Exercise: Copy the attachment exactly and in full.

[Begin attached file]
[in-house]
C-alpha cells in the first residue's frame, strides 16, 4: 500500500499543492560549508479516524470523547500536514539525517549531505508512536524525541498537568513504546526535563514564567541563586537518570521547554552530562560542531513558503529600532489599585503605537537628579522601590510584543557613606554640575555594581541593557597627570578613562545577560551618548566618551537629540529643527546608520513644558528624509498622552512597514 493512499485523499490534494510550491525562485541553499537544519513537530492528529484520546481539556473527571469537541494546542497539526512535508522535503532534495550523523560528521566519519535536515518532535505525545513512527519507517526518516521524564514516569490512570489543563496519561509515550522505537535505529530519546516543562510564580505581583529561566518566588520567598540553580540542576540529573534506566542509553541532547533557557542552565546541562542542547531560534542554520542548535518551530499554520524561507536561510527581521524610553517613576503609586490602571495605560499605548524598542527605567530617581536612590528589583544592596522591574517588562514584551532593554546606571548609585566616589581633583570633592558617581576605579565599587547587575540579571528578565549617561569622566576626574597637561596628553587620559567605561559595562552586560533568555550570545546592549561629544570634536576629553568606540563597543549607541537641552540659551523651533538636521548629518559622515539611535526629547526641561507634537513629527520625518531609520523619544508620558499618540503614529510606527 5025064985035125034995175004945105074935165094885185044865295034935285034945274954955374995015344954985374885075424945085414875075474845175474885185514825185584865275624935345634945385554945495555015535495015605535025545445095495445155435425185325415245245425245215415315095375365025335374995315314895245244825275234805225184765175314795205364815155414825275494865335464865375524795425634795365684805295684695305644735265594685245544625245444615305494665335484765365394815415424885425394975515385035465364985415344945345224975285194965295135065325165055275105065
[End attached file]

[in-house]
C-alpha cells in the first residue's frame, strides 16, 4: 500500500499543492560549508479516524470523547500536514539525517549531505508512536524525541498537568513504546526535563514564567541563586537518570521547554552530562560542531513558503529600532489599585503605537537628579522601590510584543557613606554640575555594581541593557597627570578613562545577560551618548566618551537629540529643527546608520513644558528624509498622552512597514 493512499485523499490534494510550491525562485541553499537544519513537530492528529484520546481539556473527571469537541494546542497539526512535508522535503532534495550523523560528521566519519535536515518532535505525545513512527519507517526518516521524564514516569490512570489543563496519561509515550522505537535505529530519546516543562510564580505581583529561566518566588520567598540553580540542576540529573534506566542509553541532547533557557542552565546541562542542547531560534542554520542548535518551530499554520524561507536561510527581521524610553517613576503609586490602571495605560499605548524598542527605567530617581536612590528589583544592596522591574517588562514584551532593554546606571548609585566616589581633583570633592558617581576605579565599587547587575540579571528578565549617561569622566576626574597637561596628553587620559567605561559595562552586560533568555550570545546592549561629544570634536576629553568606540563597543549607541537641552540659551523651533538636521548629518559622515539611535526629547526641561507634537513629527520625518531609520523619544508620558499618540503614529510606527 5025064985035125034995175004945105074935165094885185044865295034935285034945274954955374995015344954985374885075424945085414875075474845175474885185514825185584865275624935345634945385554945495555015535495015605535025545445095495445155435425185325415245245425245215415315095375365025335374995315314895245244825275234805225184765175314795205364815155414825275494865335464865375524795425634795365684805295684695305644735265594685245544625245444615305494665335484765365394815415424885425394975515385035465364985415344945345224975285194965295135065325165055275105065